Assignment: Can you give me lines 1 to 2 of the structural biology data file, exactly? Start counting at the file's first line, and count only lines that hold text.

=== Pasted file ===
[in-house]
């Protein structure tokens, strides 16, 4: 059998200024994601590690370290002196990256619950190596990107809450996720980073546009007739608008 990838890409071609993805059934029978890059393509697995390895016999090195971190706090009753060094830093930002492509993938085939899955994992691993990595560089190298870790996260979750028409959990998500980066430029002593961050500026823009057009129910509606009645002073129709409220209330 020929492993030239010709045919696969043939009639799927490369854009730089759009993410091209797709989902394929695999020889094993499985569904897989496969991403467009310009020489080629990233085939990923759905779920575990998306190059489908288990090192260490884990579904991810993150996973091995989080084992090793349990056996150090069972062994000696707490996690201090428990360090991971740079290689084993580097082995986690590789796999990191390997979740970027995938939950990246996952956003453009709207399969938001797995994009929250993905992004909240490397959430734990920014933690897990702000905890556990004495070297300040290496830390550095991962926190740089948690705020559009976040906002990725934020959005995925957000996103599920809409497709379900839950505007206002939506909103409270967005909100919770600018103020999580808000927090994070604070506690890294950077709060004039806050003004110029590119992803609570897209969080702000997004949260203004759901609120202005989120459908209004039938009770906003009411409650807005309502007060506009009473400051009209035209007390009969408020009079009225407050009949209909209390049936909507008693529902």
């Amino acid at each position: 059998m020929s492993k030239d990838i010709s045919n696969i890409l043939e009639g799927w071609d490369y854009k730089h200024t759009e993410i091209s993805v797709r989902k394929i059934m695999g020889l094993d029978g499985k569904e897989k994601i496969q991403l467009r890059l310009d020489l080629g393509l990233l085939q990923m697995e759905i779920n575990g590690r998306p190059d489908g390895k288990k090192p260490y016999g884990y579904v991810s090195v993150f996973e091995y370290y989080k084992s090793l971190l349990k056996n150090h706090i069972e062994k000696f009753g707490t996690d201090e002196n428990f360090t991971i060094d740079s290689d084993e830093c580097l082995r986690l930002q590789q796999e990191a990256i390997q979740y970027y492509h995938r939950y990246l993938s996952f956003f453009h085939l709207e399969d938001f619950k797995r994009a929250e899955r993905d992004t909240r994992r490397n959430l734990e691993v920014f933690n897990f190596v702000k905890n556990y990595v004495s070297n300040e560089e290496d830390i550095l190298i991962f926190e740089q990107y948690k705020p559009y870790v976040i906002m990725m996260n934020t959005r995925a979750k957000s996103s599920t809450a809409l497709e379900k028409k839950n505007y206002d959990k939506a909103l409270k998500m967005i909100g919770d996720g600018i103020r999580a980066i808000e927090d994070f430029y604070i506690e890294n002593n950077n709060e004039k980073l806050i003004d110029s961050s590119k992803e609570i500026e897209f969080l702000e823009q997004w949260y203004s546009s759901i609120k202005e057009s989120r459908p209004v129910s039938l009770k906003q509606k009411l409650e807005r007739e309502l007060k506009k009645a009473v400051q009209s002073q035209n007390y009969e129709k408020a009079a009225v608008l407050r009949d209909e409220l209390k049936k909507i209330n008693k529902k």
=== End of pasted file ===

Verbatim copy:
[in-house]
């Protein structure tokens, strides 16, 4: 059998200024994601590690370290002196990256619950190596990107809450996720980073546009007739608008 990838890409071609993805059934029978890059393509697995390895016999090195971190706090009753060094830093930002492509993938085939899955994992691993990595560089190298870790996260979750028409959990998500980066430029002593961050500026823009057009129910509606009645002073129709409220209330 020929492993030239010709045919696969043939009639799927490369854009730089759009993410091209797709989902394929695999020889094993499985569904897989496969991403467009310009020489080629990233085939990923759905779920575990998306190059489908288990090192260490884990579904991810993150996973091995989080084992090793349990056996150090069972062994000696707490996690201090428990360090991971740079290689084993580097082995986690590789796999990191390997979740970027995938939950990246996952956003453009709207399969938001797995994009929250993905992004909240490397959430734990920014933690897990702000905890556990004495070297300040290496830390550095991962926190740089948690705020559009976040906002990725934020959005995925957000996103599920809409497709379900839950505007206002939506909103409270967005909100919770600018103020999580808000927090994070604070506690890294950077709060004039806050003004110029590119992803609570897209969080702000997004949260203004759901609120202005989120459908209004039938009770906003009411409650807005309502007060506009009473400051009209035209007390009969408020009079009225407050009949209909209390049936909507008693529902």